Hey, did you see that Marquette men’s basketball announced some new uniform numbers and/or uniform numbers for the newcomers last week? It’s true! That happened! We should probably talk about it.
Quick aside: Check out the Domino messaging with the name/number graphic.
Tre Norman — #5
With Chase Ross changing numbers (patience, young padawan), Tre Norman will continue the run since the start of the century with just one season of Marquette basketball without a #5 on the roster. That’s a bit of a change from the history of the number, which was regularly in use from 1937 through 1945…. And then no one at all until Chris Crawford in 1993. Crawford is presumably the best Marquette player to ever wear #5, as he’s one of the 50 guys to score 1,000 points in their careers. We’ll see if Norman can ascend that hill in his career, but he has a much steeper climb to become the most popular guy wearing #5, at least amongst recent Marquette players. That’s because Fan Favorite Greg Elliott had it for his entire MU career. I personally keep a warm spot in my heart for Junior Cadougan, too.
Zaide Lowery — #10
All due respect to Zaide Lowery, but the odds of it are that he’s not going to be the best Marquette player to ever wear #10. That’s what happens when Tony Miller, the program’s all time assists leader, wore it for his whole career. A guy by the name of Travis Diener had it for a year, too, Noted NBA Player Juan Toscano-Anderson wore it for his entire career, and Zach Wrightsil was the most recent Golden Eagle to wear #10. The number has been in use pretty consistently since 1973, with a year here and a year there out of service. Richard Collentine is the first Marquette player to ever wear it back in 1941, and there was a gap from 1945 to 1973 where no one wore it.
Al Amadou — #21
There’s a long history of guys wearing #21 for Marquette. Between Thomas McCarthy in 1940 and Ben Gold last season (he’s changing numbers, be patient, we’ll get there), there have been 27 guys with that on their jersey. There is not a storied history of #21’s, though. Ulice Payne, Terry Reason, Mike Bargen, Trend Blackledge, Joe Fulce, Traci Carter, D.J. Carton.... there’s names of note out there, but no one that’s sticking their head above the clouds as the obvious pick as the best #21 in program history. The door’s open for that to be Amadou, and fairly quickly in his college career. too.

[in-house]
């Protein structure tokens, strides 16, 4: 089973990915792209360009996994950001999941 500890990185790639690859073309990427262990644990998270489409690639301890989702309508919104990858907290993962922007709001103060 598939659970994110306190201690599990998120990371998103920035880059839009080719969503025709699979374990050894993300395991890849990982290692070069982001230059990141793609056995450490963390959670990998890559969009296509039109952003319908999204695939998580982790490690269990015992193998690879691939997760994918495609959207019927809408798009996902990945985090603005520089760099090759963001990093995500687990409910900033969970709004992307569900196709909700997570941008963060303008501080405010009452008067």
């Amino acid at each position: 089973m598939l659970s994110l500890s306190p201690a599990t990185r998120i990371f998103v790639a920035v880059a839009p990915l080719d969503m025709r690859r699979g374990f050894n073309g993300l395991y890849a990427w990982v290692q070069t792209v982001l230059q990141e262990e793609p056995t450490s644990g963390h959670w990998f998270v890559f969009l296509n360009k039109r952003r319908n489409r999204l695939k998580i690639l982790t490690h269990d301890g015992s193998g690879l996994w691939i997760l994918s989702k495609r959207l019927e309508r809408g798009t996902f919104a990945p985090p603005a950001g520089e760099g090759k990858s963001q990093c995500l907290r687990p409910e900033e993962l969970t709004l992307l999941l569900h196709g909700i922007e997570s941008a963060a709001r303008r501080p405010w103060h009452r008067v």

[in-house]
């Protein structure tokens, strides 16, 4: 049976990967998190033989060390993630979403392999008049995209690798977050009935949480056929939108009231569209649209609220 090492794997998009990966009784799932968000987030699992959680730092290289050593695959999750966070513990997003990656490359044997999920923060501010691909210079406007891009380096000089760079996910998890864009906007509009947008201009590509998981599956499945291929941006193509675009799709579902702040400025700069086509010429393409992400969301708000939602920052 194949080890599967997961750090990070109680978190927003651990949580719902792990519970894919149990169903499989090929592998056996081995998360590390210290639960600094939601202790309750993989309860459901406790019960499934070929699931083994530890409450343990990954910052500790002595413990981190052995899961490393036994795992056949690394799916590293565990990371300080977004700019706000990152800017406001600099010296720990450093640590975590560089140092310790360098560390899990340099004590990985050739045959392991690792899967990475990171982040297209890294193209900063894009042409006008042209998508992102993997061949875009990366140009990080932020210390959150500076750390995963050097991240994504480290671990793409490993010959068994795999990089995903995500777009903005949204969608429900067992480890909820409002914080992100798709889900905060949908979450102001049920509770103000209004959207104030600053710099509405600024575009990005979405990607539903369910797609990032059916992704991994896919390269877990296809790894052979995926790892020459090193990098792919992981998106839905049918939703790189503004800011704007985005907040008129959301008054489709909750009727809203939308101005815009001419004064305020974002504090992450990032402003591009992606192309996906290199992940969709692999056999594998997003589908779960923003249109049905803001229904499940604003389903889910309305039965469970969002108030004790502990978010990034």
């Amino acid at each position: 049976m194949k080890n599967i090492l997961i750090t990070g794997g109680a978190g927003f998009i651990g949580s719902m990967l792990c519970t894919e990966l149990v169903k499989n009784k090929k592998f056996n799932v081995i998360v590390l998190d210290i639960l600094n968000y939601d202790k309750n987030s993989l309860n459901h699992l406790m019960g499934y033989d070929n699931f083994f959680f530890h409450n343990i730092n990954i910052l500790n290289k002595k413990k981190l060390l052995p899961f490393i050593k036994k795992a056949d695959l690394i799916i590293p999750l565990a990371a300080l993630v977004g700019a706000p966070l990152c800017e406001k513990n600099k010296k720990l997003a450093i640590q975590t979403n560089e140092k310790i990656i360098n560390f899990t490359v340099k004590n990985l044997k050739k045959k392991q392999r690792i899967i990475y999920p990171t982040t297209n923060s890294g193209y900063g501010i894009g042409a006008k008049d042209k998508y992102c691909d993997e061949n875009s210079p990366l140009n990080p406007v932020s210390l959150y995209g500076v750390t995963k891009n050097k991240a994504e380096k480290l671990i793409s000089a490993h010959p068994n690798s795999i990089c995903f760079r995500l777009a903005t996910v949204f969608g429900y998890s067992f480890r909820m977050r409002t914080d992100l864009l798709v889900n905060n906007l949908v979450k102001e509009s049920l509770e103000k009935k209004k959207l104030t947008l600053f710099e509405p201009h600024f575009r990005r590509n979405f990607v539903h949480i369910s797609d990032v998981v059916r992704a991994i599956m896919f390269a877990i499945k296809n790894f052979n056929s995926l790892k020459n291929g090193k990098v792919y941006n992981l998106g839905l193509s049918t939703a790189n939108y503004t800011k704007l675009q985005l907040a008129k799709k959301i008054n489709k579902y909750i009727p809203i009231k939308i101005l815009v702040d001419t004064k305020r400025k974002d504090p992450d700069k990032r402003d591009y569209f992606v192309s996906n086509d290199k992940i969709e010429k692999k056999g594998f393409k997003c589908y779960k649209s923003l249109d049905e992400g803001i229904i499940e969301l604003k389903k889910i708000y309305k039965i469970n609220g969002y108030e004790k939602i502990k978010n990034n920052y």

That brings us to the two guys from last year’s squad that will be sporting new numbers come November.
Chase Ross — #2
I’m sure I’ve mentioned this in the past when Justin Lewis and then Emarion Ellis took up #2, but the use of the number through the history of the program is fascinatingly weird. James Blask wore #2 between 1933 and 1935...... and then it went unused until Odartey Blankson picked it in 2000. There has to be some sort of NCAA rule/uniform manufacturing explanation here, right? Vander Blue or Justin Lewis is the best MU player to ever wear #2, but both of those guys might not be the owner of the title as “best performance while wearing #2,” as Blue’s best season came in #13 and Lewis’ best was as #10. There’s arguments for Maurice Acker and Sacar Anim as the best #2 here, and all due respect to those guys, but that means the door is open for Ross to be the best #2 eventually.
Ben Gold — #12
Is Ben Gold going to be the best #12 in Marquette history? He’ll have to overtake Aaron Hutchins, who finished his career in the top 20 in scoring, #2 in three-pointers made (#6 now), and #2 in total assists (#4 now). Is Ben Gold going to be the most successful Golden Eagle after his time at Marquette? Well, the jury’s still out on that, not just because that’s (theoretically) a long time off for Gold, but because Olivier-Maxence Prosper is very clearly on the verge of rewriting that concept. I don’t even think Ben Gold can become the biggest fan favorite to wear #12, as it’s going to be awfully hard to pass up Matt Heldt.
We have to give a shoutout to Friend Of The Show Alan Bykowski from Cracked Sidewalks for noticing that there has been some height updates on the roster as things shifted from 2022-23 to 23-24. No one has a new weight listed, but five guys are now taller than they were last year, at least officially.
Stevie Mitchell — 6’2” to 6’3”
Chase Ross — 6’4” to 6’5”
Kam Jones — 6’4” to 6’5”
David Joplin — 6’7” to 6’8”
Oso Ighodaro — 6’9” to 6’11”
The big change — literally — is an addition of two inches by Oso Ighodaro. I’m not saying it’s weird or impossible for 18 to 22 year old young men to suddenly add height over the course of a calendar year, especially when they’re already well above average height. I am saying that I suspect that people are going to start looking at Ighodaro and his particular set of skills differently — in a positive manner, mind you — with Marquette listing him at just short of seven feet tall.